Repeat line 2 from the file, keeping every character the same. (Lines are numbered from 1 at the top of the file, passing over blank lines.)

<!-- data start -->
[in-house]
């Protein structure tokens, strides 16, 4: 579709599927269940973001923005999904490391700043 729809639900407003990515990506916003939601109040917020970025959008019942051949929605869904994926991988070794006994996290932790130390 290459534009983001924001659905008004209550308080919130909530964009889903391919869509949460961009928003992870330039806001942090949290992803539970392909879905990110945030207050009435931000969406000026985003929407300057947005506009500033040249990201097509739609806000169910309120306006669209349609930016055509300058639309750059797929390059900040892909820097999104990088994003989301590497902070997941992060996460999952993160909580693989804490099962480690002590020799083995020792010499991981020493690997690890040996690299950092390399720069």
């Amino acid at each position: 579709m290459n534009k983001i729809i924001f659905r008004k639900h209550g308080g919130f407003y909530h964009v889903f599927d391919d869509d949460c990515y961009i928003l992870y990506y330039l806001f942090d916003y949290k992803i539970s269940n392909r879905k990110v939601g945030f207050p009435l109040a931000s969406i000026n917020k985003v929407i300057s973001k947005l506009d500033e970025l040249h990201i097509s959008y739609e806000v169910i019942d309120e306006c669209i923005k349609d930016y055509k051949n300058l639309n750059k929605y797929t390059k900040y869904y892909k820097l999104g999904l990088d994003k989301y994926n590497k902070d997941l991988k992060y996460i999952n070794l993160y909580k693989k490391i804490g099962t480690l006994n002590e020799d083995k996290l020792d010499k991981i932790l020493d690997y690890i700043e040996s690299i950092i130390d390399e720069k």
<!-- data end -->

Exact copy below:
């Protein structure tokens, strides 16, 4: 579709599927269940973001923005999904490391700043 729809639900407003990515990506916003939601109040917020970025959008019942051949929605869904994926991988070794006994996290932790130390 290459534009983001924001659905008004209550308080919130909530964009889903391919869509949460961009928003992870330039806001942090949290992803539970392909879905990110945030207050009435931000969406000026985003929407300057947005506009500033040249990201097509739609806000169910309120306006669209349609930016055509300058639309750059797929390059900040892909820097999104990088994003989301590497902070997941992060996460999952993160909580693989804490099962480690002590020799083995020792010499991981020493690997690890040996690299950092390399720069």